Today I work as a research assistant preparing to pursue my doctoral degree in child studies. I am currently involved in a research project to develop cost-effective and family-friendly diagnostic practices for children with neurodevelopmental disorders.
After completing my bachelor’s degree, I knew I wanted to continue my studies in the field of childcare. I wanted to contribute to realising children’s rights not only in my home country, but also globally. I wanted to be part of something bigger and more diverse, and to be involved in the interdisciplinary and cross-cultural professional dialogue. I have always been aware of the power of education and its potential to transform lives. It’s what made me want to pursue a master’s degree abroad.
I chose Sweden because it ranks highly in just about everything: quality of life, academic excellence, human rights, child welfare, sustainability and innovation, and other indicators.
As a childcare professional, I have always been amazed by the way Sweden treats families and children. It’s the very foundation of society.
Sweden, along with its Nordic neighbours, has long been known for its excellence in child and family welfare. The country was among the first in the world to ratify the UN Convention on the Rights of the Child, which became law in 2020.
I first learnt about SI scholarships by accident when I was searching for funding opportunities to support my studies abroad. A website on scholarship opportunities referred to SI scholarships for studies and research in Sweden. I knew Sweden had long had an excellent reputation in child welfare, but I knew nothing about the Swedish education system or its reputation. Then I did my research and decided to apply.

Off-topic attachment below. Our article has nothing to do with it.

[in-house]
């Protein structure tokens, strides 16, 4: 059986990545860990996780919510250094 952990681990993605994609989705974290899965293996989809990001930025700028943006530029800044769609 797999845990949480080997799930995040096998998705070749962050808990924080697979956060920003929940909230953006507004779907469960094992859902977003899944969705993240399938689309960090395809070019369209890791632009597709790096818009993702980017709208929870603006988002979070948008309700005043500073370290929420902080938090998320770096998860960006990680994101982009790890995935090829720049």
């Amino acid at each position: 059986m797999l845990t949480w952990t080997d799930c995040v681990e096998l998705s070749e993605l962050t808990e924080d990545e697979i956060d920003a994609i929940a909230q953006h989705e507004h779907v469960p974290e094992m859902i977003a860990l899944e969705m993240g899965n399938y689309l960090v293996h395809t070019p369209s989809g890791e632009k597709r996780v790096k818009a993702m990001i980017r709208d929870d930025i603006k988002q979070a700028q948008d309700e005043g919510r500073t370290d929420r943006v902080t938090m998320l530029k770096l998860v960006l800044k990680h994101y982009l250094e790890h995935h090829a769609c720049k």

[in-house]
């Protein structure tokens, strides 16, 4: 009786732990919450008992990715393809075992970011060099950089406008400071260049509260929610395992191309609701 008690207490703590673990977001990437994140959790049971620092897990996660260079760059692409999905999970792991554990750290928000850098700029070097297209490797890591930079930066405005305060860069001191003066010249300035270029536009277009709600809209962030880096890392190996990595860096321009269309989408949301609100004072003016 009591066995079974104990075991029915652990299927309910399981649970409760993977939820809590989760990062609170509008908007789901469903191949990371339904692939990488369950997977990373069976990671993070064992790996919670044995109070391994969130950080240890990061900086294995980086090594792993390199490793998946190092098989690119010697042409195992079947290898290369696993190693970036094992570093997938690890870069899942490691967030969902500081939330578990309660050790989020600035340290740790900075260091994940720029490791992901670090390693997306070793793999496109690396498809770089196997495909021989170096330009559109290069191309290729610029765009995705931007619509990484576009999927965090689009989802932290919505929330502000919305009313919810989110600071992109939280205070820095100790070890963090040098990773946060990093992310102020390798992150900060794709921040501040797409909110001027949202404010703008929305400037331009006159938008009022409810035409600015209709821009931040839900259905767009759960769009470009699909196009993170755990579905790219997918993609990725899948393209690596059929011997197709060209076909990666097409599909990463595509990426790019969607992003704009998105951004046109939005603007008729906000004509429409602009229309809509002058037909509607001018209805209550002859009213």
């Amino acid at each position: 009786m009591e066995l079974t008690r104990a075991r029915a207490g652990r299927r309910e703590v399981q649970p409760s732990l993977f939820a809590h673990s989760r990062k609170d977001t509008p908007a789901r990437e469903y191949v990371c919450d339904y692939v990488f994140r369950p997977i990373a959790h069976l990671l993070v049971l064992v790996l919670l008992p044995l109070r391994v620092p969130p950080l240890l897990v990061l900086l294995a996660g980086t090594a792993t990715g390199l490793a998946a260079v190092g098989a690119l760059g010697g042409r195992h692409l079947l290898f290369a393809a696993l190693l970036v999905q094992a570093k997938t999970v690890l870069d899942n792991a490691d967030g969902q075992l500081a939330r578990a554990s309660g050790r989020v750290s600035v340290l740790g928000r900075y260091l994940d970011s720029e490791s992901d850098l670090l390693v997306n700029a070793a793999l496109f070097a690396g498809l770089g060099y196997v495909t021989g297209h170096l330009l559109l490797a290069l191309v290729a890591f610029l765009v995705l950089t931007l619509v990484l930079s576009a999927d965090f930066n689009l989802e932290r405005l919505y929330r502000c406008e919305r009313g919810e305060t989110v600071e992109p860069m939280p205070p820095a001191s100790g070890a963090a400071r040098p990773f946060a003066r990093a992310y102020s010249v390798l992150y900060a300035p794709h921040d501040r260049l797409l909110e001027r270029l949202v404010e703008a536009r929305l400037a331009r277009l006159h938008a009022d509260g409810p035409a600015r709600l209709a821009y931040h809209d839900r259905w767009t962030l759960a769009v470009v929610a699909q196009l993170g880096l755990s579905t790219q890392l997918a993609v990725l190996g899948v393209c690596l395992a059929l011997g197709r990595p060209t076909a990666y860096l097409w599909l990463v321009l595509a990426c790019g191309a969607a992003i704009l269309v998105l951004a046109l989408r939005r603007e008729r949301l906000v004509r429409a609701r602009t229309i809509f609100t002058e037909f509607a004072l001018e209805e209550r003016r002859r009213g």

Moving to Sweden was probably the most defining experience of my life. Professionally it expanded my knowledge about child development and functioning, and helped me to discover my academic skills and inclinations. I had the opportunity to work with, and learn from, leading researchers and experts in child and family welfare from around the world, and I was able to build a strong global professional network. In terms of personal development, after two years in Sweden I became a much more aware citizen and adopted a more sustainable lifestyle. I got inspired by the Swedish lifestyle and the people: innovators, creators, food and coffee lovers, green thinkers and humble world leaders.
I knew my connection with Sweden was going to last. Today, I work in academia, and help prospective students from my home country and neighbouring regions to discover Sweden, not only as a great study destination, but also as a society to experience and get inspired by.
My experience as an SI scholar has helped me to grow as a leader and taught me that true leadership comes from within. Serving as chairperson of my local Network for Future Global Leaders played a big part in this – acting as a driving force, pushing me to look inwards, and then make use of these new-found resources and skills.
Being an SI scholar means securing a lifelong connection with a global network of inspirational and outstanding leaders and change-makers. For me, it is a daily reminder about who you are and where you are headed. It’s a precious and unlimited source of inspiration, support and opportunities.
I warmly encourage ambitious young professionals to apply for an SI scholarship because it is a unique way to unleash your leadership potential and become part of a global network of leaders and change-makers.